Each of the elements of Korten’s suggestions for a living economy shift the primary economic focus from a system abstracted from the natural resources on which it depends to one that begins with the soil that sustains us and only gradually, and in a limited way, expands from there. The question that looms over the act of imagining such a system is how in the world we could ever get there from here. I hope to explore some thoughts about that question in the final post in this series.

Begging the Question

So, the idea for this blog came out of my quest for what to do with my life after seminary. The title is just a clever and catchy way to get at the main theme of this blog, food and theology. As I have unpacked this silly little question it seems to have sometimes taken me far afield. Lately I write a lot about economics, anti-civilization, collapse and consumerism. In my mind, of course, they are all interrelated and connected, but maybe these connections are not always obvious. I try to tie it back in to this question “What Would Jesus Eat?” that’s really about making ethical choices in a very complicated world and helping us navigate these murky waters.

Well, my primary purpose for this blog is to be a place where I can process out loud my own thoughts about these issues from my own reading, experience and thinking and hopefully get some feedback from the few friends and readers that occasionally read and comment. The secondary hope is that some of this will be helpful to other people. Sometimes I think that this secondary purpose would help give more clarity to my thoughts and writing. If I delve into ideas about civilization collapsing, how does that help you understand and live in the world more faithfully? If I go on about economic theories or obscure aspects of finance that I don’t even understand, how does that answer the ethical questions we face about what to eat and what to buy?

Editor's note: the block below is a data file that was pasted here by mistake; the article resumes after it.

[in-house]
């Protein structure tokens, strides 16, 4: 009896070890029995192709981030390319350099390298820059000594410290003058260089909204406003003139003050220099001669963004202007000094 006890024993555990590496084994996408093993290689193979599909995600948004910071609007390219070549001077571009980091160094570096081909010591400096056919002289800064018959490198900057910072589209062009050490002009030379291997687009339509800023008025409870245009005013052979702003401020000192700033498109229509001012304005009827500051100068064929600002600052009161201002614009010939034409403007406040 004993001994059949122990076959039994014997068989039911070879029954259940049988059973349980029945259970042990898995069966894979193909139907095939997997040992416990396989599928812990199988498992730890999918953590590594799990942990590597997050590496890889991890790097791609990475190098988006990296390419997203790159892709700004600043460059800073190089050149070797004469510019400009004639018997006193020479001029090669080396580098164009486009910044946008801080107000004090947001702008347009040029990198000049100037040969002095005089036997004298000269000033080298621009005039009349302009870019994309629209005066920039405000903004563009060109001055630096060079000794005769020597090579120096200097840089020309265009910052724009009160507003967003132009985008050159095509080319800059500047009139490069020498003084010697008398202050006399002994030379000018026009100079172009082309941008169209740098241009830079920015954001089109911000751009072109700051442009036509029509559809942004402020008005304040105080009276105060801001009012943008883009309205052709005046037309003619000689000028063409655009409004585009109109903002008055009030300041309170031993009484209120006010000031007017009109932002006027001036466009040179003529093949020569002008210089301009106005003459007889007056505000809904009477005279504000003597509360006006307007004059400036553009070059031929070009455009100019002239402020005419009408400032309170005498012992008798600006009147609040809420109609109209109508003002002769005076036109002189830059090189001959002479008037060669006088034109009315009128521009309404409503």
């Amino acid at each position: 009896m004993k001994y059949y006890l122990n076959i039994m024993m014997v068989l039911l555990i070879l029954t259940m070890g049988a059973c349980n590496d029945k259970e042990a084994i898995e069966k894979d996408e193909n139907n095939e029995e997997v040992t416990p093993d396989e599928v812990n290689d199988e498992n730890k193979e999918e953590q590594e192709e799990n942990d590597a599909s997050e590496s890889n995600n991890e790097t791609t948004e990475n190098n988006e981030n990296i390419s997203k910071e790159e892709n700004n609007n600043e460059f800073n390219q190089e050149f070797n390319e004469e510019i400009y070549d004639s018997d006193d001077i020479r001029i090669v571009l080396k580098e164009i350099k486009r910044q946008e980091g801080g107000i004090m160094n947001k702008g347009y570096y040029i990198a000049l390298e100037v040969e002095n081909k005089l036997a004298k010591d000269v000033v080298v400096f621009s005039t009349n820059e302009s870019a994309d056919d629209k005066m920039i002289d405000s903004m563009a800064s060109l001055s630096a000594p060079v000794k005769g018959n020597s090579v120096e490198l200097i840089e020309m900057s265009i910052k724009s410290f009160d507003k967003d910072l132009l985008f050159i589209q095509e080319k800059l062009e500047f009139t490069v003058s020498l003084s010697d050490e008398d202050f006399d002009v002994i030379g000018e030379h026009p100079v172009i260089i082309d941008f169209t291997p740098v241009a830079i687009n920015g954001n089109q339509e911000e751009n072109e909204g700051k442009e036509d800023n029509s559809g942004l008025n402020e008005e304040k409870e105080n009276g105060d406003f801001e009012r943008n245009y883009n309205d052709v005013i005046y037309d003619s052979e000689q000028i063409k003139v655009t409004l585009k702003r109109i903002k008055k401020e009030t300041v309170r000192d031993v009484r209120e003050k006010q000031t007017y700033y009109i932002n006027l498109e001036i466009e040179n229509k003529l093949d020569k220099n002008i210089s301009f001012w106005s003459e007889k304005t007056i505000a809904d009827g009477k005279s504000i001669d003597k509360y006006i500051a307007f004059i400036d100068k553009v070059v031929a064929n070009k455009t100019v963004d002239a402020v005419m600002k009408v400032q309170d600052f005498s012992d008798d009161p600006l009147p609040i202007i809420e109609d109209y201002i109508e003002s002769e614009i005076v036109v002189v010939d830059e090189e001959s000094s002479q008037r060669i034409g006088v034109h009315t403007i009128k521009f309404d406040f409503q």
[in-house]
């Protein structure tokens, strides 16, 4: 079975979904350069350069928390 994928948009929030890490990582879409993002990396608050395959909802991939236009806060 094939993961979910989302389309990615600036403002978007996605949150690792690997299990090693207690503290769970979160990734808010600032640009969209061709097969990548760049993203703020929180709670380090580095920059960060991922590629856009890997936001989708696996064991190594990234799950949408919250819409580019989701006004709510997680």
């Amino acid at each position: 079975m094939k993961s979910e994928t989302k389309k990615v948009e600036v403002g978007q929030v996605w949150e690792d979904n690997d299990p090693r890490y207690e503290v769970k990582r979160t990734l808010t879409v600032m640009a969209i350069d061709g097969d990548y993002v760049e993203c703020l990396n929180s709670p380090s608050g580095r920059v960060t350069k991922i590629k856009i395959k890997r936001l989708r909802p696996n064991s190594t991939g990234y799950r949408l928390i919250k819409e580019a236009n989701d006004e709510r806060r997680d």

In some ways my recent excursions have subverted (or at least criticized) the big question always on the top of this website. The question assumes a certain stance towards the world concerning what we eat and buy. It presupposes that we are consumers and the question of utmost importance is how to choose the ethically correct (or least ambiguous) products on the shelves of our local big box store. I use to have a relatively simple formula for answering this question.

  1. Buy local.
  2. Buy sustainable/organic.
  3. What you can’t buy local try to get fair trade.

It is perhaps still a helpful start in some ways, but it misses the deeper issues that we face. It does not question the assumption that consumption is the answer to the question of making ethical decisions about how we participate in the world through economics and in particular through what we eat. Nevertheless the goofy question that started this ball rolling still haunts me. What do average people living in the world today do to make the most ethical decisions given the world as it is? How does faith, Jesus and the Bible speak to the kinds of ethical dilemmas that plague us? What are practical things that people can do?

I don’t expect everyone to become some kind of radical anarchist, join an intentional community, protest, grow all their own food, forage, dumpster dive, make everything they need, somehow drop out of the economic system and in the end move to a developing country just like me. I’m certainly not as radical as I like to think I am. I depend on the food system and other conveniences of civilization that all of us do. So, in some ways the questions for me are not that different than the questions for the guy working in a cubicle.

So, as I’m coming down off of a reading, writing and thinking binge, I would like to return to this basic question about Jesus and what he might have to say about food and our choices, including issues around consumerism, agriculture, environment, economics. However, I would like to keep in front of us where some of these things really hit the ground, like building and maintaining a composting toilet system which is something I experience every day. I’ve often said I want to get back to the Food in the Bible series for numerous reasons, but I think it fits in with returning to some of the reasons why I write and what I hope for. I’m not making any promises, commitments, resolutions or covenants. As usual, I’m just thinking out loud.

If anyone is out there, I would love to hear some ideas, thoughts or suggestions about what would be helpful to you for me to explore. Here are some questions I’d love to hear answers:

  • What are your questions when walking down the aisles of your supermarket?
  • Where do you face ethical dilemmas or questions about food or consumption that don’t have easy answers?
  • Where do you find your economic life in conflict with your life of faith?
  • What practical skills or knowledge would help with growing your own food, living more simply or living off the grid?

I really look forward to hearing your responses and hope they can spark some new conversations.